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16/01/2012

'Hollywood Won't Support Black Films', Says Director

A director has said that it took him nearly 20 years to get his latest film made because it is an all black movie.
Director George Lucas, speaking on The Daily Show, said that he had to self-fund the film, Red Tails, which follows the true story of a group of African American pilots who fought in World War 11.
According to Mr Lucas he invested £60m of his own money into the movie because film studios would not back it because there were no major white roles in it.
Lucas's comments echo those of Spike Lee, who criticised the lack of black faces in Hollywood war movies in 2008.
Not Just One Man’s View
Elsewhere the portrayal of certain ethnic groups and other minority groups in film are also being questioned and criticised.
A recent study into film revealed that the majority of the UK population believes more needs to be done to create an authentic portrayal of the country's diverse audiences that includes older women and minority ethnic groups.
The independent study undertaken by global research agency, Harris Interactive, on behalf of the UK Film Council – who funded the Oscar -winning film, The King's Speech - surveyed 4,315 people to uncover their views and opinions about the portrayal of diverse groups in film.
The research incorporated specific groups including older women, minority ethnic groups, lesbian/gay/bisexual audiences (LGB), and C2D social classes, and focuses on those who are into film.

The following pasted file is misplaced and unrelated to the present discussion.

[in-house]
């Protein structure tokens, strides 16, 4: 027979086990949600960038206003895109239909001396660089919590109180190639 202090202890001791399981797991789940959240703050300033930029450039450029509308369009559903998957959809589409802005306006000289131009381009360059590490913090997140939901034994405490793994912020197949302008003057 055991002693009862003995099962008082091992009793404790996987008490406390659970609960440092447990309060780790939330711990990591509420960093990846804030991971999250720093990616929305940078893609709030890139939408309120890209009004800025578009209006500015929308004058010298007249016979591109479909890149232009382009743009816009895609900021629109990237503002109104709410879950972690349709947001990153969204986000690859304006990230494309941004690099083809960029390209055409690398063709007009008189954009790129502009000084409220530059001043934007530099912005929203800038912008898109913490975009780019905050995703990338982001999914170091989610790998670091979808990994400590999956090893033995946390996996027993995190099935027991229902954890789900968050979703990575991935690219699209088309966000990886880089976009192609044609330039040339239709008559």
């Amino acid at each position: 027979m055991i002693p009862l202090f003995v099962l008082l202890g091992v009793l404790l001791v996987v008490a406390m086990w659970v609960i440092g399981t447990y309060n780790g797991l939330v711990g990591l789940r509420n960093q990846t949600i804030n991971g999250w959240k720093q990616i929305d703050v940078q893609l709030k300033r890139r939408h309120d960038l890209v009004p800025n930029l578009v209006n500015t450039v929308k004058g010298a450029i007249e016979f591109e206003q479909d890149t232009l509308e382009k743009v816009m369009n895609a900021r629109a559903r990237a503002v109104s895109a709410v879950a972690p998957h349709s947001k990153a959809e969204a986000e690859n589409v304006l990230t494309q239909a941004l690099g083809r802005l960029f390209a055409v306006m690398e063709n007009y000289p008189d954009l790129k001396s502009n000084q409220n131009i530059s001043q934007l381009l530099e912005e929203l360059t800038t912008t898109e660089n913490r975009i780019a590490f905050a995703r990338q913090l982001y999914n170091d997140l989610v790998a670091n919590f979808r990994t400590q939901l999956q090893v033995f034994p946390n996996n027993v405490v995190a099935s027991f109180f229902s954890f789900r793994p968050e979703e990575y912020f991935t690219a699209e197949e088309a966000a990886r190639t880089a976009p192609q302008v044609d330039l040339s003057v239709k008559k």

An interesting finding from the study highlights that there is considerable commercial opportunity to be reaped if diverse groups are represented more authentically on film. 59% of Asian, 66% of Black African/Caribbean, 54% of East European and 51% of LGB audiences say they would watch more films if they felt this was the case.
Yet Lucas claimed that when he showed the film studios his work they said there was no market for it.
He said: "I showed it to all of them and they said, 'No. We don't know how to market a movie like this'".
"They don't believe there's any foreign market for it, and that's 60% of their profit," he added.
Lucas put £37.8 million of his own money into the movie. It will be released by his company Lucasfilm, and distributed by Twentieth Century Fox.
Meanwhile according to the Hollywood Reporter he is putting a further £22.8 million towards the distribution costs.
The film will feature several well-known names - including Oscar-winner Cuba Gooding Jr, Terence Howard and R&B star Ne-Yo - and shows how the pilots were segregated and kept on the ground for most of the war, until they were called up to fight for their country.
The real-life airmen featured in the drama were given a Congressional Gold Medal by then-President George Bush in 2007.
(LB/GK)
VMI.TV Ltd

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